Humanity has achieved a lot of the past 2,000 years. We’ve explored every continent, painted masterpieces, eradicated diseases, and even landed on the Moon. But despite this sense of progress, most aspects of the human condition remain unchanged, most notably the desire to draw penises.
Earlier this year, archeologists discovered Roman graffiti near Hadrian’s Wall in the UK that depicts a phallus and testicles. The R-rated doodle was carved into the wall at a sandstone quarry in 207 CE by soldiers who were carrying out repair works at Hadrian’s Wall. Hadrian’s Wall was built following orders from the emperor Hadrian after his visit to Britain. Found in the north of present-day England, the wall marked the end of the province of Britannia to separate the Romans from “the barbarians" in the north.
It’s easy to assume the penis was drawn to be funny or provocative, but the phallus was actually a “good luck” symbol to the Romans. In fact, most towns under the Roman Empire were not strangers to rude graffiti, dirty jokes, and penis artworks.
“The Romans had a very different interpretation of the phallus to us. It was basically a sort of good luck symbol, or a charm to bring good fortune and it was fairly ubiquitous across ancient Rome,” Michael Collins, Historic England’s inspector of ancient monuments for Hadrian’s Wall, told i newspaper.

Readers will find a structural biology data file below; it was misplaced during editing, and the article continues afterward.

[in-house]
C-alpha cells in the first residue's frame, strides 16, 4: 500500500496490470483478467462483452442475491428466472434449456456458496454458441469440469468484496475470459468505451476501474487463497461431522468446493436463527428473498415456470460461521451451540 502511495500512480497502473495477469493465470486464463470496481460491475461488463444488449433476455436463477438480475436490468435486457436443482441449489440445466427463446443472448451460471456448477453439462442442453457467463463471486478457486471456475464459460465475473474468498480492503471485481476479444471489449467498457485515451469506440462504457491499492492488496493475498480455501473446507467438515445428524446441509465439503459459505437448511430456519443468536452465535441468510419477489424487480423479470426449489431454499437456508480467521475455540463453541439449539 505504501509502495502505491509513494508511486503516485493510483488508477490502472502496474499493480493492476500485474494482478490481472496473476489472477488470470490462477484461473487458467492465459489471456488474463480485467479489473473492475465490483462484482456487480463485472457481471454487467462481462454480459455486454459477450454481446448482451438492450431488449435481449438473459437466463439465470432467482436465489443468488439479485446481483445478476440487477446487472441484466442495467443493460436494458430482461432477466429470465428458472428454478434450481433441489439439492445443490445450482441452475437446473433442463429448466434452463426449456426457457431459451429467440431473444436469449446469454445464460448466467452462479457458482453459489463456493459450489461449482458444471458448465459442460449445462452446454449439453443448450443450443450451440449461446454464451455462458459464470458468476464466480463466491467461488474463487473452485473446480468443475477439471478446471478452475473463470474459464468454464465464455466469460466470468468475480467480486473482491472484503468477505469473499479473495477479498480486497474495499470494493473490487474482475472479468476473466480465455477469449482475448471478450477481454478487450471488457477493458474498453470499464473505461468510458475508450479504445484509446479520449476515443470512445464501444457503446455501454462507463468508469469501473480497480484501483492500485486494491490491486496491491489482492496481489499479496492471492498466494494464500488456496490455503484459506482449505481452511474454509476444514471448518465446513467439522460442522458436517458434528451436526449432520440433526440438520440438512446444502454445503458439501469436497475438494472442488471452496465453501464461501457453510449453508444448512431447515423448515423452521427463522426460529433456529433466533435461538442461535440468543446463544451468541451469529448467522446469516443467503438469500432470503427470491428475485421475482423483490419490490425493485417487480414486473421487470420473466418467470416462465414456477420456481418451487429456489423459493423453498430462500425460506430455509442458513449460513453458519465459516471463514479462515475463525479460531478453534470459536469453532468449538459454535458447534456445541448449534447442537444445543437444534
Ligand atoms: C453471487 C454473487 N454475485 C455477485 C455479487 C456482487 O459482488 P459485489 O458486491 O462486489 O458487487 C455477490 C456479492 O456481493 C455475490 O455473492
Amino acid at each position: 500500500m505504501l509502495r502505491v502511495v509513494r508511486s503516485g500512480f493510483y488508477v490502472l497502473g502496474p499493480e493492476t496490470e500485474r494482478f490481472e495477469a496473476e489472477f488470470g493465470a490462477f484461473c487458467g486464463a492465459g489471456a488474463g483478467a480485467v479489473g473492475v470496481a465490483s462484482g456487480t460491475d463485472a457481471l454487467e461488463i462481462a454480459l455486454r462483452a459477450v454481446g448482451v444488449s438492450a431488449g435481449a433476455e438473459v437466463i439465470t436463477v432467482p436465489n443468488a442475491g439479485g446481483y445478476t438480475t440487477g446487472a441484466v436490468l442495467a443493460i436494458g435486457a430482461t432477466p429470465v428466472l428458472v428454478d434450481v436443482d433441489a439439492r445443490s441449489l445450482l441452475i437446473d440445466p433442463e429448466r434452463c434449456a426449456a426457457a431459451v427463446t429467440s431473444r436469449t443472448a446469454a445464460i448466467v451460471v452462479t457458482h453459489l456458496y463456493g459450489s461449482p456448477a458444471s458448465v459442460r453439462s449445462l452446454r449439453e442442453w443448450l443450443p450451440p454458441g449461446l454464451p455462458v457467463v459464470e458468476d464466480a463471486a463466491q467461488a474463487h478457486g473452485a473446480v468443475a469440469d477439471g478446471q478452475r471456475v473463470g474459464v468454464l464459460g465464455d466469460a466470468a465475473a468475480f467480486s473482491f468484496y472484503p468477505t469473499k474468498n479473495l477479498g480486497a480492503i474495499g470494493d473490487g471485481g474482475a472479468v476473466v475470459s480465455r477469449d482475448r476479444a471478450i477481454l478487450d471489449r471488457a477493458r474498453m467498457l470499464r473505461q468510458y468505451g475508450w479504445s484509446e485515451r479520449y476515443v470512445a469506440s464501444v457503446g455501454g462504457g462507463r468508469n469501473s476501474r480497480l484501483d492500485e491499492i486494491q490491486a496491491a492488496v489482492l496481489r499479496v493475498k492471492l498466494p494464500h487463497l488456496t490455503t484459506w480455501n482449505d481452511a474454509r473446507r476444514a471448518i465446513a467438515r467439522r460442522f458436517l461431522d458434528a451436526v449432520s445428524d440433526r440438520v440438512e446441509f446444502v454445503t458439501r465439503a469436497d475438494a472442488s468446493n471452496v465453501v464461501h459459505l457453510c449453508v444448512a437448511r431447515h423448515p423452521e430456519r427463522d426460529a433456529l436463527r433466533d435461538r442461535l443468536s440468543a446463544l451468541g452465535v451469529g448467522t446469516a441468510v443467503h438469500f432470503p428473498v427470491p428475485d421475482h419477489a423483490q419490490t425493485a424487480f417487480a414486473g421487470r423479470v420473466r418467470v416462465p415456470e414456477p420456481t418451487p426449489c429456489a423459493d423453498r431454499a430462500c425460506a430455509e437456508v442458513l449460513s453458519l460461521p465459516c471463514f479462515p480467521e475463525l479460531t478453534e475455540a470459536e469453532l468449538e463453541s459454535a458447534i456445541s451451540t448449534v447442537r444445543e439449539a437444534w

While this rude doodle is undoubtedly the show stealer, the archeologists from Historic England and Newcastle University also discovered a number of historically important carvings at the site. One inscription, which reads “APRO ET MAXIMO CONSVLIBVS OFICINA MERCATI,” refers to two consuls of the Roman Empire at the time. Another shows the face of a cartoon-like man’s face.
In order to document the graffiti for posterity, the team used scanning technology to create a three-dimensional digital model of the rock surface.
“These inscriptions are very vulnerable to further gradual decay. This is a great opportunity to record them as they are in 2019, using the best modern technology to safeguard the ability to study them into the future,” Ian Haynes, professor of Archaeology at Newcastle University, said in a statement.